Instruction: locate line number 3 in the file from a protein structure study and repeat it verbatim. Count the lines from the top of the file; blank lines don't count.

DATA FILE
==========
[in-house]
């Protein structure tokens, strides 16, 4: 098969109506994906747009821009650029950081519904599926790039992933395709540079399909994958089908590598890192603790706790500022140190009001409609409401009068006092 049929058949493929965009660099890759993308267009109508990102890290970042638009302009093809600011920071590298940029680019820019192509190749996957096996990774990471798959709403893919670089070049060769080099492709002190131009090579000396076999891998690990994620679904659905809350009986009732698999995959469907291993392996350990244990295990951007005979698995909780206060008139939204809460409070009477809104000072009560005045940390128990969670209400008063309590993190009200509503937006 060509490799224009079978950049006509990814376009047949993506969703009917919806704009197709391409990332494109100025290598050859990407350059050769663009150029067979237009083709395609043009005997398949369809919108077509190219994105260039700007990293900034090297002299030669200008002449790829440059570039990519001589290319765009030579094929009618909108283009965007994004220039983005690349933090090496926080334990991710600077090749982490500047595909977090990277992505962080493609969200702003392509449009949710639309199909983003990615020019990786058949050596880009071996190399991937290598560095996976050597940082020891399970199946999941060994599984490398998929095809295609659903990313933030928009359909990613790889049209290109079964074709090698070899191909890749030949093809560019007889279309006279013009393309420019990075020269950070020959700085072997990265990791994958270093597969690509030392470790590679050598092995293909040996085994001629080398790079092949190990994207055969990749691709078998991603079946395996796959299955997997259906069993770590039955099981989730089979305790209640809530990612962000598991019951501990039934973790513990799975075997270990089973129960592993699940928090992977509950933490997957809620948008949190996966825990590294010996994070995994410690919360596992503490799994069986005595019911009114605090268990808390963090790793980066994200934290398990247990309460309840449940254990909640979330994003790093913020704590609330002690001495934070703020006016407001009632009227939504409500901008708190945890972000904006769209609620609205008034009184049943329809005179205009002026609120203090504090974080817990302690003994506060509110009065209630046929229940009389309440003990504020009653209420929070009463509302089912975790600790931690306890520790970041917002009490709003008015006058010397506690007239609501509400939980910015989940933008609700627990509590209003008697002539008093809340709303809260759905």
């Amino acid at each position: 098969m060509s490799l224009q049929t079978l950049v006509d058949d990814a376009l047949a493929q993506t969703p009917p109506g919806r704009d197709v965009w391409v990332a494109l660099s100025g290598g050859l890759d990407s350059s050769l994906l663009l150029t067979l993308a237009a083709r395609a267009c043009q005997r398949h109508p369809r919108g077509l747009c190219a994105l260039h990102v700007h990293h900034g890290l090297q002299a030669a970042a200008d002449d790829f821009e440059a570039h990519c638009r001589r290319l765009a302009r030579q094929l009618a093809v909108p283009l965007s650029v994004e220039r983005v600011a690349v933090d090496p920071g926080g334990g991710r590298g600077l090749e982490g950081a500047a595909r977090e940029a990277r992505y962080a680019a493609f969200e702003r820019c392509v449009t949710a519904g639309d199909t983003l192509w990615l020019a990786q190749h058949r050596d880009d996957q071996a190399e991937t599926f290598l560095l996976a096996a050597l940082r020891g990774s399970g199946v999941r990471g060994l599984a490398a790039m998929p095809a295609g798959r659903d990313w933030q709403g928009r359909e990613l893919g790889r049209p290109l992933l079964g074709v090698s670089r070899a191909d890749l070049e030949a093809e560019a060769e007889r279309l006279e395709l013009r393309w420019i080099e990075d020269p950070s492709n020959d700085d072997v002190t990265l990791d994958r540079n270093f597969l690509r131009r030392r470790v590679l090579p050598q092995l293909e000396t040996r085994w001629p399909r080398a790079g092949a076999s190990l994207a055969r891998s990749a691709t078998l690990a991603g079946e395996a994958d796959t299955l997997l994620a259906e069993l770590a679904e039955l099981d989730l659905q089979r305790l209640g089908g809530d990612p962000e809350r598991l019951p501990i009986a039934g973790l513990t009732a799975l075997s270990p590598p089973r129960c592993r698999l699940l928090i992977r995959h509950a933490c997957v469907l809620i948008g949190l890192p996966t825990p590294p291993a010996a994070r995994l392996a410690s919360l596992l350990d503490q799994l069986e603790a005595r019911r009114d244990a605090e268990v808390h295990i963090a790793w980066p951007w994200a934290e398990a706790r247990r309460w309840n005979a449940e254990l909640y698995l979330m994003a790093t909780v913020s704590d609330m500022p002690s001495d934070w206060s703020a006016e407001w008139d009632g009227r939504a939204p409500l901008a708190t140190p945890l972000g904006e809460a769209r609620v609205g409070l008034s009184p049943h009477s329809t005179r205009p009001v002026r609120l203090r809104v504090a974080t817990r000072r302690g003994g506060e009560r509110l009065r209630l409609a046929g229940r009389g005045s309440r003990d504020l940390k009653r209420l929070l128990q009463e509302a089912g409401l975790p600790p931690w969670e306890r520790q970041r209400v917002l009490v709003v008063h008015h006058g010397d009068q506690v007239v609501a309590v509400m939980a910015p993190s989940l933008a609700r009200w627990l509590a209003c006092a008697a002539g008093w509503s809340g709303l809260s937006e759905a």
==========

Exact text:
């Amino acid at each position: 098969m060509s490799l224009q049929t079978l950049v006509d058949d990814a376009l047949a493929q993506t969703p009917p109506g919806r704009d197709v965009w391409v990332a494109l660099s100025g290598g050859l890759d990407s350059s050769l994906l663009l150029t067979l993308a237009a083709r395609a267009c043009q005997r398949h109508p369809r919108g077509l747009c190219a994105l260039h990102v700007h990293h900034g890290l090297q002299a030669a970042a200008d002449d790829f821009e440059a570039h990519c638009r001589r290319l765009a302009r030579q094929l009618a093809v909108p283009l965007s650029v994004e220039r983005v600011a690349v933090d090496p920071g926080g334990g991710r590298g600077l090749e982490g950081a500047a595909r977090e940029a990277r992505y962080a680019a493609f969200e702003r820019c392509v449009t949710a519904g639309d199909t983003l192509w990615l020019a990786q190749h058949r050596d880009d996957q071996a190399e991937t599926f290598l560095l996976a096996a050597l940082r020891g990774s399970g199946v999941r990471g060994l599984a490398a790039m998929p095809a295609g798959r659903d990313w933030q709403g928009r359909e990613l893919g790889r049209p290109l992933l079964g074709v090698s670089r070899a191909d890749l070049e030949a093809e560019a060769e007889r279309l006279e395709l013009r393309w420019i080099e990075d020269p950070s492709n020959d700085d072997v002190t990265l990791d994958r540079n270093f597969l690509r131009r030392r470790v590679l090579p050598q092995l293909e000396t040996r085994w001629p399909r080398a790079g092949a076999s190990l994207a055969r891998s990749a691709t078998l690990a991603g079946e395996a994958d796959t299955l997997l994620a259906e069993l770590a679904e039955l099981d989730l659905q089979r305790l209640g089908g809530d990612p962000e809350r598991l019951p501990i009986a039934g973790l513990t009732a799975l075997s270990p590598p089973r129960c592993r698999l699940l928090i992977r995959h509950a933490c997957v469907l809620i948008g949190l890192p996966t825990p590294p291993a010996a994070r995994l392996a410690s919360l596992l350990d503490q799994l069986e603790a005595r019911r009114d244990a605090e268990v808390h295990i963090a790793w980066p951007w994200a934290e398990a706790r247990r309460w309840n005979a449940e254990l909640y698995l979330m994003a790093t909780v913020s704590d609330m500022p002690s001495d934070w206060s703020a006016e407001w008139d009632g009227r939504a939204p409500l901008a708190t140190p945890l972000g904006e809460a769209r609620v609205g409070l008034s009184p049943h009477s329809t005179r205009p009001v002026r609120l203090r809104v504090a974080t817990r000072r302690g003994g506060e009560r509110l009065r209630l409609a046929g229940r009389g005045s309440r003990d504020l940390k009653r209420l929070l128990q009463e509302a089912g409401l975790p600790p931690w969670e306890r520790q970041r209400v917002l009490v709003v008063h008015h006058g010397d009068q506690v007239v609501a309590v509400m939980a910015p993190s989940l933008a609700r009200w627990l509590a209003c006092a008697a002539g008093w509503s809340g709303l809260s937006e759905a």